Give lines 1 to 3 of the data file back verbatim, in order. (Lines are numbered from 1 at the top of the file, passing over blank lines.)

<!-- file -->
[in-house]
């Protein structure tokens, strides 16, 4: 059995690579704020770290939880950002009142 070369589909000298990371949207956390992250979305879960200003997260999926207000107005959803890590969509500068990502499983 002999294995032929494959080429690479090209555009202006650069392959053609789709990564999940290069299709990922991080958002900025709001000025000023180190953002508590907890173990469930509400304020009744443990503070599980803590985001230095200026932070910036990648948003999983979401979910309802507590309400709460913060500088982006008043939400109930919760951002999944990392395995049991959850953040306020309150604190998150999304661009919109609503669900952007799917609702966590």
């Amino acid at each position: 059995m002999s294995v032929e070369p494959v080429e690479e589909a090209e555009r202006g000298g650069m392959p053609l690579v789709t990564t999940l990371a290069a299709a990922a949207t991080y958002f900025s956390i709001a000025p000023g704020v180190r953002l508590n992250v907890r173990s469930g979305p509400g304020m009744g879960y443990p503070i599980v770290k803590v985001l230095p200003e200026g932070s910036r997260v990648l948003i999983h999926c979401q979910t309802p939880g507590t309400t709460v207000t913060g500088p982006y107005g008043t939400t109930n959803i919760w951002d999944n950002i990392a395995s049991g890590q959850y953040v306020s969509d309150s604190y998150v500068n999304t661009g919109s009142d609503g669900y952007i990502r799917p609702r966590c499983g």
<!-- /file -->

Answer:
[in-house]
């Protein structure tokens, strides 16, 4: 059995690579704020770290939880950002009142 070369589909000298990371949207956390992250979305879960200003997260999926207000107005959803890590969509500068990502499983 002999294995032929494959080429690479090209555009202006650069392959053609789709990564999940290069299709990922991080958002900025709001000025000023180190953002508590907890173990469930509400304020009744443990503070599980803590985001230095200026932070910036990648948003999983979401979910309802507590309400709460913060500088982006008043939400109930919760951002999944990392395995049991959850953040306020309150604190998150999304661009919109609503669900952007799917609702966590």
């Amino acid at each position: 059995m002999s294995v032929e070369p494959v080429e690479e589909a090209e555009r202006g000298g650069m392959p053609l690579v789709t990564t999940l990371a290069a299709a990922a949207t991080y958002f900025s956390i709001a000025p000023g704020v180190r953002l508590n992250v907890r173990s469930g979305p509400g304020m009744g879960y443990p503070i599980v770290k803590v985001l230095p200003e200026g932070s910036r997260v990648l948003i999983h999926c979401q979910t309802p939880g507590t309400t709460v207000t913060g500088p982006y107005g008043t939400t109930n959803i919760w951002d999944n950002i990392a395995s049991g890590q959850y953040v306020s969509d309150s604190y998150v500068n999304t661009g919109s009142d609503g669900y952007i990502r799917p609702r966590c499983g």